become familiar with how it works.

First, we will shuffle and split the data into training and validation subsets:

1 iris = np.genfromtxt("data/iris.txt",delimiter=None) # load the data

2 Y = iris[:,-1]

3 X = iris[:,0:-1]

4 # Note: indexing with ":" indicates all values (in this case, all rows);

5 # indexing with a value ("0", "1", "-1", etc.) extracts only that value (here, columns);

6 # indexing rows/columns with a range ("1:-1") extracts any row/column in that range.

7

8 import mltools as ml

9 # We'll use some data manipulation routines in the provided class code

10 # Make sure the "mltools" directory is in a directory on your Python path, e.g.,

11 # export PYTHONPATH=$\$${PYTHONPATH}:/path/to/parent/dir

12 # or add it to your path inside Python:

13 # import sys

14 # sys.path.append('/path/to/parent/dir/');

15

16 np.random.seed(0) # set the random number seed

17 X,Y = ml.shuffleData(X,Y); # shuffle data randomly

18 # (This is a good idea in case your data are ordered in some systematic way.)

19

20 Xtr,Xva,Ytr,Yva = ml.splitData(X,Y, 0.75); # split data into 75/25 train/validation

Make sure to set the random number seed to 0 before calling shuffleData as in the example above (and in general,

for every assignment). This ensures consistent behavior each time the code is run.

Learner Objects Our learners (the parameterized functions that do the prediction) will be defined as python

objects, derived from either an abstract classifier or abstract regressor class. The abstract base classes have a few

useful functions, such as computing error rates or other measures of quality. More importantly, the learners will all

follow a generic behavioral pattern, allowing us to train the function on one data set (i.e., set the parameters of

the model to perform well on those data), and then make predictions on another data set.

You can now build and train a kNN classifier on Xtr,Ytr and make predictions on some data Xva with it:

1 knn = ml.knn.knnClassify() # create the object and train it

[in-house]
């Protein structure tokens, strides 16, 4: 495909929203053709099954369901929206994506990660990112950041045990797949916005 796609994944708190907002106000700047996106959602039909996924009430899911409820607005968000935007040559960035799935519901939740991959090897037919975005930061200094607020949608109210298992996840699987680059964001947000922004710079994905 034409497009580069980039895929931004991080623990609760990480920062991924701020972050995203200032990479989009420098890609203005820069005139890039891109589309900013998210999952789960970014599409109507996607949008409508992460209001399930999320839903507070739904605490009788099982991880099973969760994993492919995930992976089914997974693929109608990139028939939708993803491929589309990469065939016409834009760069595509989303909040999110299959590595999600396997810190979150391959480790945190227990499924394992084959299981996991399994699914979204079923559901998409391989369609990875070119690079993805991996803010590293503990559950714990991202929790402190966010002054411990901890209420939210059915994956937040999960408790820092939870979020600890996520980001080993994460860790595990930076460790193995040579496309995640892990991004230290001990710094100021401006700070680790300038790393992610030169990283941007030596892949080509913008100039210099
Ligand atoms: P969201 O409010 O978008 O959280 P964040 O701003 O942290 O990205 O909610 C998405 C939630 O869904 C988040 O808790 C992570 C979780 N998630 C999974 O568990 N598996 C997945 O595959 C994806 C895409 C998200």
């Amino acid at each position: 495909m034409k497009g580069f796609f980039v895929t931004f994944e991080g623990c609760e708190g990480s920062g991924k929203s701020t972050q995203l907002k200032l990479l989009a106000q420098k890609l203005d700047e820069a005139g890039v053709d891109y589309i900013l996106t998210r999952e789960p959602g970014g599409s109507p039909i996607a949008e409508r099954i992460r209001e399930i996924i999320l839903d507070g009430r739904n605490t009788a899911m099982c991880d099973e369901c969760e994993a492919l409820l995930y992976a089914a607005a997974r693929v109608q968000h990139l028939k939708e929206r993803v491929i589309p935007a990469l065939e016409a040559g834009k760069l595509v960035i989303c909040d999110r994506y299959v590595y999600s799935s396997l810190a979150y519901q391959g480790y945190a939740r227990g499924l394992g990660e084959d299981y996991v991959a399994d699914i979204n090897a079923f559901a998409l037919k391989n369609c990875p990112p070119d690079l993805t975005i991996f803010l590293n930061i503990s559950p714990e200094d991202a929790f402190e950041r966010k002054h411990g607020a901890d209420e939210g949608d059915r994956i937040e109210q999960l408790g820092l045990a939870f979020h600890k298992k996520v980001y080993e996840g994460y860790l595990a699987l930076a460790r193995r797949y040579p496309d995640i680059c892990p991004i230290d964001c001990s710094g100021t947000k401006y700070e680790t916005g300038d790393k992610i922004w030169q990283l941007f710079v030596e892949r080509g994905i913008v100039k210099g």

2 knn.train(Xtr, Ytr, K) # where K is an integer, e.g. 1 for nearest neighbor prediction

3 YvaHat = knn.predict(Xva) # get estimates of y for each data point in Xva

4

5 # Alternatively, the constructor provides a shortcut to "train":

6 knn = ml.knn.knnClassify( Xtr, Ytr, K );

7 YvaHat = predict( knn, Xva );

If your data are 2D, you can visualize the data set and a classifier’s decision regions using the function

1 ml.plotClassify2D( knn, Xtr, Ytr ); # make 2D classification plot with data (Xtr,Ytr)

This function plots the training data and colored points as per their labels, then calls knn ’s predict function on a

densely spaced grid of points in the 2D space, and uses this to produce the background color. Calling the function

with knn=None will plot only the data.

1. Modify the code listed above to use only the first two features of X (e.g., let X be only the first two columns

of iris , instead of the first four), and visualize (plot) the classification boundary for varying values of

K = [1, 5,10, 50] using plotClassify2D . (10 points)

2. Again using only the first two features, compute the error rate (number of misclassifications) on both the

training and validation data as a function of K = [1, 2, 5, 10, 50, 100, 200]. You can do this most easily with

a for-loop:

Homework 1 UC Irvine 2/ 4

CS 178: Machine Learning Spring 2020

1 K=[1,2,5,10,50,100,200];

2 errTrain = np.zeros((len(K),))

3 for i,k in enumerate(K):

4 learner = ml.knn.knnClassify(... # TODO: complete code to train model

5 Yhat = learner.predict(... # TODO: predict results on training data

6 errTrain[i] = ... # TODO: count what fraction of predictions are wrong